Today, the secret coins of industrial America. The University of Houston's College of Engineering presents this series about the machines that make our civilization run, and the people whose ingenuity created them.
Manhole covers are the secret cousins of coins, writes Allan Sekula in his introduction to Mimi Melnick's book, Manhole Covers. For two centuries, American iron works have cast those 300-pound disks in a dazzling artistic variety -- imprinted with a different design for every utility company in every city.
People who worry about gender and language want the term "manhole cover" changed to "sewer cover." But that's a grievous misreading of their purpose. The word manhole was first used for access holes between the decks of the old, all-male, sailing ships. It had nothing to do with sewers.
Today, manholes give access to underground gas, steam, electric, water, and telephone lines -- as well as to sewers. They cover coal chutes and lead to cooling chambers for underground transformers. No doubt, the first manholes in city streets were for gas lines and sewers, but their history is lost.
None of the first manhole covers have survived. And the oldest surviving foundry catalog is from in 1860. Nineteenth-century libraries took good care of even second-rate literature. But first-rate catalogs of the arts that were shaping America seemed to lie beyond their purview.
So Melnick shows us the covers themselves -- hundreds of photos. They're festooned with a delirious gallery of designs -- Gothic tracery, Tartar shields, mazes -- patterns that swirl in leaves and spirals. Some have drainage holes; some are watertight. Some have glass plugs embedded in the steel to admit light to the cavern below.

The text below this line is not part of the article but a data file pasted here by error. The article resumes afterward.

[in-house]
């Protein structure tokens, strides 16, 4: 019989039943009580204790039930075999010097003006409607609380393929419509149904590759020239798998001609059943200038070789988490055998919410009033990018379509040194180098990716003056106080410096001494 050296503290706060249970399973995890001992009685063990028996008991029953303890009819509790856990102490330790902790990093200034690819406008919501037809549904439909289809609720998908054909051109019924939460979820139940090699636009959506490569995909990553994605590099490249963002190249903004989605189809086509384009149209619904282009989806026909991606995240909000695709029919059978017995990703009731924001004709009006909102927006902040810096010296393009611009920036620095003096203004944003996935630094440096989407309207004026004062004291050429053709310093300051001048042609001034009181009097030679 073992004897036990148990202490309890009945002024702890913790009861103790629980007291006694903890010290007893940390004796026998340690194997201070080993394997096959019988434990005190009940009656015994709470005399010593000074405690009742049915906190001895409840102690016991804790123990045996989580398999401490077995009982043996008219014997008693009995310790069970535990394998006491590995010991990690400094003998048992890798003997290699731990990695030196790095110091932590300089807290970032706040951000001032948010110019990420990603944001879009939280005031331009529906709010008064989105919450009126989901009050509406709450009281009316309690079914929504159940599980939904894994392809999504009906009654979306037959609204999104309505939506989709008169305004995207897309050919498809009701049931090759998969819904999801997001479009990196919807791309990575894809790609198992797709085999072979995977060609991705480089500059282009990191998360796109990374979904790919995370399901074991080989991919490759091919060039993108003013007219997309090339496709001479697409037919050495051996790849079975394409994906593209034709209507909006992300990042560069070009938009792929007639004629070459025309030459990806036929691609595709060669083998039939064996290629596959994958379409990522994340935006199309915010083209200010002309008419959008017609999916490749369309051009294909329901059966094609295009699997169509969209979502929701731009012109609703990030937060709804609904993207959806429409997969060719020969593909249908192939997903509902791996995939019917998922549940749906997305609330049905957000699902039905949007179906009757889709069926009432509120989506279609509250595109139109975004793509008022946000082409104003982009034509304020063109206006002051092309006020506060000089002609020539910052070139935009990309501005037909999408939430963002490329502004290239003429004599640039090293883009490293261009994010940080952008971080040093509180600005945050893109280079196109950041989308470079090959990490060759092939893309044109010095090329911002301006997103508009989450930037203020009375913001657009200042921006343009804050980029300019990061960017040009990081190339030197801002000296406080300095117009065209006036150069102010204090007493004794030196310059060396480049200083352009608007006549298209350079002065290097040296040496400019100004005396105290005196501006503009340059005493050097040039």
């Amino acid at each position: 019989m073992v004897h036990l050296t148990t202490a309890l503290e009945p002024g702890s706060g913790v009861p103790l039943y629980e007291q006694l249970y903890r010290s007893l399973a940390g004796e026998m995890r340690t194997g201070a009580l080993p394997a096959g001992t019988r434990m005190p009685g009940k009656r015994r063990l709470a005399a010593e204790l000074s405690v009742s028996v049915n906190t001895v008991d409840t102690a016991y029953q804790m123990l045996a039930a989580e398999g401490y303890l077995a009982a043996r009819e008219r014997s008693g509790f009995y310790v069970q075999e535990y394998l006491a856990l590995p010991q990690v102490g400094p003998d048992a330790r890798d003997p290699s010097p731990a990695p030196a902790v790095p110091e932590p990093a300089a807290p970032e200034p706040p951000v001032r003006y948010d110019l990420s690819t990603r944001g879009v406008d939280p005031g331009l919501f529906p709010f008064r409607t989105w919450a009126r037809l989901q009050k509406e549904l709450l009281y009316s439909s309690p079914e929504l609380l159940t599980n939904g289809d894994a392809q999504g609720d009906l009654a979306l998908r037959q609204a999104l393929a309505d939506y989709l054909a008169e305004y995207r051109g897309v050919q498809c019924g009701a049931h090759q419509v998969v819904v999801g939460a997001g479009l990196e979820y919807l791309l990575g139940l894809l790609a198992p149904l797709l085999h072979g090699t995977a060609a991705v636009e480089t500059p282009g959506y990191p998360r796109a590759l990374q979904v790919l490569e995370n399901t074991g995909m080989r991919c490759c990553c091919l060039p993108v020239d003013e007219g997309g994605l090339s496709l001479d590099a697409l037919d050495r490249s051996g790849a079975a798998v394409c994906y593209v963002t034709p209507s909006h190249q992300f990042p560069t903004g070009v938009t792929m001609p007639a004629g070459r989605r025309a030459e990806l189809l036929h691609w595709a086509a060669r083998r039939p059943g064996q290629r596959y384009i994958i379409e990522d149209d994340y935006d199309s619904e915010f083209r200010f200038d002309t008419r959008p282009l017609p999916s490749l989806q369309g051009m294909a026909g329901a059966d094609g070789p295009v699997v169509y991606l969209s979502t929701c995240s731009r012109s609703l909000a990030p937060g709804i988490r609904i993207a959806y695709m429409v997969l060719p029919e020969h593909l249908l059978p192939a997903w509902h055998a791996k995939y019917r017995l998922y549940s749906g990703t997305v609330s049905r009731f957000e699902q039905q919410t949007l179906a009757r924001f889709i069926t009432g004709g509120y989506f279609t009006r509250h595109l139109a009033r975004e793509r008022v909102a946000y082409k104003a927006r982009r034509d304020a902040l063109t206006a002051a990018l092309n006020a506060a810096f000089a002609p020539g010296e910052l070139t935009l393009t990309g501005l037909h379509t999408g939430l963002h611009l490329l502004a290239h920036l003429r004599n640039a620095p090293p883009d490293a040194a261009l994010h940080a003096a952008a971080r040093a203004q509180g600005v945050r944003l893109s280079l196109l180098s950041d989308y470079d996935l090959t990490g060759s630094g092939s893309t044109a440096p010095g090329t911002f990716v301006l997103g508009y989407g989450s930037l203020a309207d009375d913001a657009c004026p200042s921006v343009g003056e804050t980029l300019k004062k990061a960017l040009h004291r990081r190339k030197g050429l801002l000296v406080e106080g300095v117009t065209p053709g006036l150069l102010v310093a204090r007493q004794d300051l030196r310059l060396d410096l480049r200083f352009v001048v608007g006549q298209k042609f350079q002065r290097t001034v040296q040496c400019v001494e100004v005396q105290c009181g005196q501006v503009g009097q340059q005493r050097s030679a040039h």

For beneath the sunlit city above is a great criss-crossing warren of supply mains that must be attended. Any list of the Seven Wonders of the Modern World would have to include the Chicago sewer system. It's a far larger achievement than the Great Pyramid of the ancient world, or the World Trade Center today. The technical underworld that supplies our needs is vast.
Last night, walking my dog, I turned the corner just fifty paces from my house. There was a manhole cover I'd stepped on a thousand times before and never seen. Its simple pattern of concentric circles is bland alongside other covers. If these were the coins of the new industrial age, this cover was no more than a common penny.
Still, that's not the reason I failed to see it. What Melnick's lovely book does is to look under the the cloak of invisibility we throw over the artisans who make a civilized people of us. It's our own true coat of arms that's cast in these fine -- and peaceful -- iron shields.
I'm John Lienhard, at the University of Houston, where we're interested in the way inventive minds work.
Melnick, M., Manhole Covers (with photos by R.A. Melnick), Cambridge, MA: the MIT Press, 1994.
Artist Bobbi Mastrangelo makes wonderful use of manhole covers as art objects at: https://www.bobbimastrangelo.com/
I am grateful to Margaret Culbertson, UH Art and Architecture Librarian, for suggesting the topic and providing the Melnick source. This episode was also fed by a protracted discussion of sexist language on the internet listserv, ExLibris. ExLibris member Betty Bright pointed out the source that suggests what turns out to be an inappropriate alternative: sewer cover. It is: Maggio, R., The Dictionary of Bias-Free Usage: A Guide to Nondiscriminatory Language, Phoenix: Oryx Press, 1991.
A painted manhole cover, a water meter access cover, and a water main cover
-- all within steps of my house.